The second recent sighting of the lost classic “Weavers Green”. I had to look up The Contenders”, which was a Granada series in four hour-long episodes described thus by IMDb – “Two childhood friends continue to rival each other in their adult lives, competing in their careers and for the love of a woman”. I assume the same woman.

Alan Keeling 8 December 2014 at 8:31 pm

Having relatives in the Paisley area, I became interested in STVs programme mag called “The Viewer”. The “Station Tuning Signal” could be found amongst the daily programme listings, but seldom mentioned in other ITV regional programme magazines.

Joseph Gallant 11 March 2016 at 8:42 pm

Couldn’t someone had come up with a magazine that could’ve listed BBC and ITV programmes in one single magazine?

It would be like Americans having to get three separate TV magazines back then, one for ABC (U.S.), the second for CBS, and the third for NBC.

Russ J Graham 18 March 2016 at 11:09 am

The BBC especially were very protective and a bit arrogant, so they wanted their Radio Times for themselves, they felt they were the ones who had the right to broadcast to the British people, and not those “independent upstarts”.

The BBC were, by law, “the principle instrument of broadcasting” in the nation, and the only broadcaster to operate under a Royal Charter signed by the monarch him/herself. The ‘arrogance’ and the ‘right to broadcast’ were baked into the system itself right from the beginning. They’re not a BBC thing – indeed, the 1960s BBC of Hugh Carleton Greene would reject that notion utterly – but rather the attitude and expectation of the government and the ruling classes themselves.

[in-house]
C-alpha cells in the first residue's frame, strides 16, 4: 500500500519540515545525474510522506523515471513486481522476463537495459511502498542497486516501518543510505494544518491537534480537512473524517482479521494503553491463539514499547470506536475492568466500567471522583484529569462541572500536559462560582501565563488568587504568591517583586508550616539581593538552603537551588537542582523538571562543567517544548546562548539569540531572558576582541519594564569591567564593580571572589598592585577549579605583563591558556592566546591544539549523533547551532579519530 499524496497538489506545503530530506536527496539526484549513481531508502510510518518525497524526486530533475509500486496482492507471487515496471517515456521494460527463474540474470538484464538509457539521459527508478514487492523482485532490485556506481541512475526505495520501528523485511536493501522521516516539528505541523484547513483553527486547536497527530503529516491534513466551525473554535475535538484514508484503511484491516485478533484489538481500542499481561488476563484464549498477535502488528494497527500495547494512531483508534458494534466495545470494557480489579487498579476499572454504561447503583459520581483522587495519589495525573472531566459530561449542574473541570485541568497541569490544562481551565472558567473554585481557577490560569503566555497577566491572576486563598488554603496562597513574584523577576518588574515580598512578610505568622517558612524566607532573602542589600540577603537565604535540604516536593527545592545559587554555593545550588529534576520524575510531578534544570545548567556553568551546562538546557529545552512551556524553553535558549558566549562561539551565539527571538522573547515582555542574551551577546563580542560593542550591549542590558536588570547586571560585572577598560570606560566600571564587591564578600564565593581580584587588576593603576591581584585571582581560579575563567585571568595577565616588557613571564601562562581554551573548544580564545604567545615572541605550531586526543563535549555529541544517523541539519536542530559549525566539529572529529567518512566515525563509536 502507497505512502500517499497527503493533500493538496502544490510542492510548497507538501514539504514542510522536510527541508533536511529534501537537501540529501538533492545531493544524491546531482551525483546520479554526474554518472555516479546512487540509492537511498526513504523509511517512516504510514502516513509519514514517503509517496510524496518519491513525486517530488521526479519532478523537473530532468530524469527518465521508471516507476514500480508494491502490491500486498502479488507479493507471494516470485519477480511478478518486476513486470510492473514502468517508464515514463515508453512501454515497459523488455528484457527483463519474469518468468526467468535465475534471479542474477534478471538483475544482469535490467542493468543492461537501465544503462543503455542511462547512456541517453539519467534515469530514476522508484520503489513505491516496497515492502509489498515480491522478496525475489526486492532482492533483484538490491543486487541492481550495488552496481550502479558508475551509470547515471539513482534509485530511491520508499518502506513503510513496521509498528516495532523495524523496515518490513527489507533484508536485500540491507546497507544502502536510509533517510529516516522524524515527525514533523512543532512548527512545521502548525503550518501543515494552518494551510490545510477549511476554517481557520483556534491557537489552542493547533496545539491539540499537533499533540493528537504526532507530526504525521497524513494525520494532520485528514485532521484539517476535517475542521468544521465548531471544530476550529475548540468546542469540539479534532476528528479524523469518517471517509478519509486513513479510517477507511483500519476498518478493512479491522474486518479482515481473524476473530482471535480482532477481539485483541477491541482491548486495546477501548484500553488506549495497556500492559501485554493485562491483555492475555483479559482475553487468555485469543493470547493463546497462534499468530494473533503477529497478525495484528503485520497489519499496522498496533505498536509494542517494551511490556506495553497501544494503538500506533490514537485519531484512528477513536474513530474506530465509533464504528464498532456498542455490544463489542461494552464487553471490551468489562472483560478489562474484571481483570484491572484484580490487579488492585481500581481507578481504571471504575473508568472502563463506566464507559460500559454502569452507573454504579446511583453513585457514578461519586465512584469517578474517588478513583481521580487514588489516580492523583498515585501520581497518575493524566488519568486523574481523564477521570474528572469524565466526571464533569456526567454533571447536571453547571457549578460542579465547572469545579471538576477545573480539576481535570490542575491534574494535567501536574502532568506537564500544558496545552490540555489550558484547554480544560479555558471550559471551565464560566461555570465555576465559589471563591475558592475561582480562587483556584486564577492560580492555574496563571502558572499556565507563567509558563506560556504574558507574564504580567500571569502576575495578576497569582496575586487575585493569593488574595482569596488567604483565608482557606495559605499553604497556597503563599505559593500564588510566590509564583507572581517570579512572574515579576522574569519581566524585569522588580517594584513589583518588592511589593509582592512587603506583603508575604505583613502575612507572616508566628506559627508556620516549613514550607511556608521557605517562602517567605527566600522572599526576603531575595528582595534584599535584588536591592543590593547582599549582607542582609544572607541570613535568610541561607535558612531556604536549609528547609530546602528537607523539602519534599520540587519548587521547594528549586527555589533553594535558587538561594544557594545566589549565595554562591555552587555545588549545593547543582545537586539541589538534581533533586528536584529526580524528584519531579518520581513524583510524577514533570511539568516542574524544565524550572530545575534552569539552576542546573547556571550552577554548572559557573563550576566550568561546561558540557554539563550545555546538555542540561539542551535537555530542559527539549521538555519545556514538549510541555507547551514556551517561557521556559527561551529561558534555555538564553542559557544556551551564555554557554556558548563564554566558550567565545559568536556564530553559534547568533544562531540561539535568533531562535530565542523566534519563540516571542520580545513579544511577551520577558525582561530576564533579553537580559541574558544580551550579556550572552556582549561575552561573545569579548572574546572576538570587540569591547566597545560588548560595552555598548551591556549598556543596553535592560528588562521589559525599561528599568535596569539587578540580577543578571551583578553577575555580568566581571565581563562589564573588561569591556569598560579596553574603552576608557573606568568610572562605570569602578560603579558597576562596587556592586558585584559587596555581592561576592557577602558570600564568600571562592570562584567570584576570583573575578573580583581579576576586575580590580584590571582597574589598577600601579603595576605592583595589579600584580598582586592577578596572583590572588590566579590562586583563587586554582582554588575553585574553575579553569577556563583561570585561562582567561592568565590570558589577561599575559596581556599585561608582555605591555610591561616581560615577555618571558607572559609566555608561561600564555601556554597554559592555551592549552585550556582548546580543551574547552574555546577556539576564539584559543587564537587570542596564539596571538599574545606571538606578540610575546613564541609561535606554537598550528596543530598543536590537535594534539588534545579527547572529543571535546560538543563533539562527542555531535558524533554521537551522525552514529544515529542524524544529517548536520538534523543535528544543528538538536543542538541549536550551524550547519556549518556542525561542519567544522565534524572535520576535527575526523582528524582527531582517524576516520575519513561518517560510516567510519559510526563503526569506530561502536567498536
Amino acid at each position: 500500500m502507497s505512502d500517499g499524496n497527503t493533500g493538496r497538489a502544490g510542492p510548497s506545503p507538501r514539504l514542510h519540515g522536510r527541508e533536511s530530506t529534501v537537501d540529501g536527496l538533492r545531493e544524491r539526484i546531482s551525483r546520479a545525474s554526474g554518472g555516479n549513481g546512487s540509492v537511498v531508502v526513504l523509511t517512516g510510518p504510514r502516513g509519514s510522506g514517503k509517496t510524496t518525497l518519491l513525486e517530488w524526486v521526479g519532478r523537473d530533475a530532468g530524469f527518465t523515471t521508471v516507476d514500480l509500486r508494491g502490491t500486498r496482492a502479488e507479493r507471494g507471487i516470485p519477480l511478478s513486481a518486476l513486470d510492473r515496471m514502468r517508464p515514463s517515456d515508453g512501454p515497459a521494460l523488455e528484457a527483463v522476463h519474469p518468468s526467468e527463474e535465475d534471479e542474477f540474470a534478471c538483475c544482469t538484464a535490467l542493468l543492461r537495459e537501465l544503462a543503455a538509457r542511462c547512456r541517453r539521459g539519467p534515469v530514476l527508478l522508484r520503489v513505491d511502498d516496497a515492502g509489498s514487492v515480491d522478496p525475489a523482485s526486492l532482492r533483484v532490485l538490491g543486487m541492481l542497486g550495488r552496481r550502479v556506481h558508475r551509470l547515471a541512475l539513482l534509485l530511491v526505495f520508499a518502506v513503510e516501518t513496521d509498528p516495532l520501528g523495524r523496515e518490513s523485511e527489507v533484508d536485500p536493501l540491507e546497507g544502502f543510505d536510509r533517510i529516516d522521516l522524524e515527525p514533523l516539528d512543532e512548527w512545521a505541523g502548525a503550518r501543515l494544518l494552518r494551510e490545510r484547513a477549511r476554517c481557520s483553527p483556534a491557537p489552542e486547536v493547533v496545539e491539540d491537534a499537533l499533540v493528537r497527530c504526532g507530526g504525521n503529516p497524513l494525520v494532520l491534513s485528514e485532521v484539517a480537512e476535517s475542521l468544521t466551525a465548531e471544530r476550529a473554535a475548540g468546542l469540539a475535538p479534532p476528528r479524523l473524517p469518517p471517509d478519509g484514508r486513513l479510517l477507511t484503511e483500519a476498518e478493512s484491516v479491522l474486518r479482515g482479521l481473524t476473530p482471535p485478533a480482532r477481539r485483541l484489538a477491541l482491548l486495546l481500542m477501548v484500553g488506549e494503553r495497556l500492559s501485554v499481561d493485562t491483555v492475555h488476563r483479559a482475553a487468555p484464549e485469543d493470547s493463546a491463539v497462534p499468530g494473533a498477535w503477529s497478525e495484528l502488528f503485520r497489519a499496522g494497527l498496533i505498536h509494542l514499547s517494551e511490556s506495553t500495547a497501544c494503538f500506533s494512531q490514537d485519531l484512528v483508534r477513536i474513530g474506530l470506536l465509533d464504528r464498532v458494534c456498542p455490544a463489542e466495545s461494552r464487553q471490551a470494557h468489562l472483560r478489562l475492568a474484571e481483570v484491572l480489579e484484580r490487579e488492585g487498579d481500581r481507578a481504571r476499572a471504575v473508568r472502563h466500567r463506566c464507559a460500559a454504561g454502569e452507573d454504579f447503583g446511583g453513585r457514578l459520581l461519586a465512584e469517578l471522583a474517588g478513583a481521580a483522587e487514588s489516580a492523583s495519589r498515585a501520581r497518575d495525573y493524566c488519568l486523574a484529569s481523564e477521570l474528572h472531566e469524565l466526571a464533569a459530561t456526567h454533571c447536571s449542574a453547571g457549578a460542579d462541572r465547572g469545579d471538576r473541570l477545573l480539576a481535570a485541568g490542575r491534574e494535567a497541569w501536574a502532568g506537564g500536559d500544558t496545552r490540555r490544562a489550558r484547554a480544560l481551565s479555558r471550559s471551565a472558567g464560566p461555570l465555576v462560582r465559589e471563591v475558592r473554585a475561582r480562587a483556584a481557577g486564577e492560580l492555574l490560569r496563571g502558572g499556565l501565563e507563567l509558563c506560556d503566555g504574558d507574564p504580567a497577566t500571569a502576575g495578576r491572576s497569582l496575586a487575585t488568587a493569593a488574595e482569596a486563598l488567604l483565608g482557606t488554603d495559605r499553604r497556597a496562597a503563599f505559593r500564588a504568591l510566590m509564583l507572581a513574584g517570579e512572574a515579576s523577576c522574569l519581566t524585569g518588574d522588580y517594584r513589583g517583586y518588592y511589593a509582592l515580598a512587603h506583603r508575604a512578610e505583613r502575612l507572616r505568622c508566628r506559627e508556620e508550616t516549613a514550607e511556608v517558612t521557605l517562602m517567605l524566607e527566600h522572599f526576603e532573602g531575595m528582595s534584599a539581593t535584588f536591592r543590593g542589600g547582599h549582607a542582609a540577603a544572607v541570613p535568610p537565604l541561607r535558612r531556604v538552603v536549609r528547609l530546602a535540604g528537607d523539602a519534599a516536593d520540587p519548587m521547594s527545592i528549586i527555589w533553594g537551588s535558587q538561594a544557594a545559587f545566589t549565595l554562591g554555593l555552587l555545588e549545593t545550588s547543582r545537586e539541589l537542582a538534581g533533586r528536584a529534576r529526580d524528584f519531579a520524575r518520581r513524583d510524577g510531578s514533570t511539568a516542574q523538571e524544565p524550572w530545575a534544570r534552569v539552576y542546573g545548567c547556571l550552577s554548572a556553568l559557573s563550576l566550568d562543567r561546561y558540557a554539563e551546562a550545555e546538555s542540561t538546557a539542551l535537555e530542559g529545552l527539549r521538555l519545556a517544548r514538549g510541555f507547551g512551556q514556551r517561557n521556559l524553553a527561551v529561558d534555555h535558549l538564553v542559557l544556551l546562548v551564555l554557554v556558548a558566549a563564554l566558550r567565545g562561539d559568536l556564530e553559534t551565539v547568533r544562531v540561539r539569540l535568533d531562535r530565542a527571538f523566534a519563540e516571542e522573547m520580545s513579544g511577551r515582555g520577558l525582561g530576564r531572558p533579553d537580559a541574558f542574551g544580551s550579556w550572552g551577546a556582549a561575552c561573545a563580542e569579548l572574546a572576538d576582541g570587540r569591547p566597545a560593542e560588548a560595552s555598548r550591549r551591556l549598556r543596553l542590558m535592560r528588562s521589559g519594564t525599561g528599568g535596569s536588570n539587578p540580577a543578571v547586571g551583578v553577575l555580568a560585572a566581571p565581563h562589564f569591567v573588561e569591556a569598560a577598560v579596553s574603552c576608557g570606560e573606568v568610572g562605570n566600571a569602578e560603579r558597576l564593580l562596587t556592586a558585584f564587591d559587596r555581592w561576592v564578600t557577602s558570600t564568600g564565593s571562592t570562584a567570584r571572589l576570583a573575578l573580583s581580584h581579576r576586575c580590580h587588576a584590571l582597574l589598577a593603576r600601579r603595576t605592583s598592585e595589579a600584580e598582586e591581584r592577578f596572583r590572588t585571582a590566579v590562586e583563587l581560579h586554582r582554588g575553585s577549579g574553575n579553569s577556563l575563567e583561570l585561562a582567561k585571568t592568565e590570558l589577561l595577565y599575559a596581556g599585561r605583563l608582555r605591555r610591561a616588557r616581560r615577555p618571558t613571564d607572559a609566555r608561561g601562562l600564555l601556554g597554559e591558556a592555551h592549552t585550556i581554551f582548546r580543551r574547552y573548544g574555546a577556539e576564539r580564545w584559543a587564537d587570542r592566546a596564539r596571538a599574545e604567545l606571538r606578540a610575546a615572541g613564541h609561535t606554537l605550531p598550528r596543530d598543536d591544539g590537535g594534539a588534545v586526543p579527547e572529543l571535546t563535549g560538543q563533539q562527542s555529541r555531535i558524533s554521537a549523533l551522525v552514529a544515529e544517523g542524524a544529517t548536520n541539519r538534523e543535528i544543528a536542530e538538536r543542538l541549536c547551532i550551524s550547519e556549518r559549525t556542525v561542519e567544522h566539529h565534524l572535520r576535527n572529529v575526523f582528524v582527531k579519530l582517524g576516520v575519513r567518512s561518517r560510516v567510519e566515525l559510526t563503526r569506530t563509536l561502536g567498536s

Blaming the BBC for Britain’s then-rigid class system, which is what you’re in effect doing with this gross over-simplification of history, is a bit like blaming George W Bush for being the son of George HW Bush: it may be true, but it’s barely relevant to any criticism of his policies.

Tony Currie 1 September 2016 at 8:43 am

The copyright in the programme schedules was retained by the broadcasters themselves, so each broadcaster had the right to license the schedules to whoever they chose. The Newspaper Publishers’ Association having initially demanded money from the BBC for publishing its listings had rankled long after the BBC and NPA had agreed that listings could be printed. Neither the BBC nor the ITV companies would allow any newspaper to print more than a day’s listings (two days in the case of papers published on a Saturday) and it took until 1991 before week-ahead listings became commercially available to any publisher prepared to pay for them.

A couple of additional points. Initially, STV listings were printed in “TV Guide” which was prublished by The Scotsman in Edinburgh (owned by Roy Thomson). It was in 1962 that the licence was moved to the Daily News-owned “Viewer”. And WWN published two separate weekly papers – “Wales (West & North) TV” in English and “Teledu Cymru” in Welsh. TWW’s “Television Weekly” initially appeared in two editions – “West of England” and “South Wales” (same listings but some variations in editorial and advertisements) and later when TWW took on the West & North, “Television Weekly” appeared as a West of England or Wales edition.

Bruce Gilbert 31 October 2021 at 2:05 am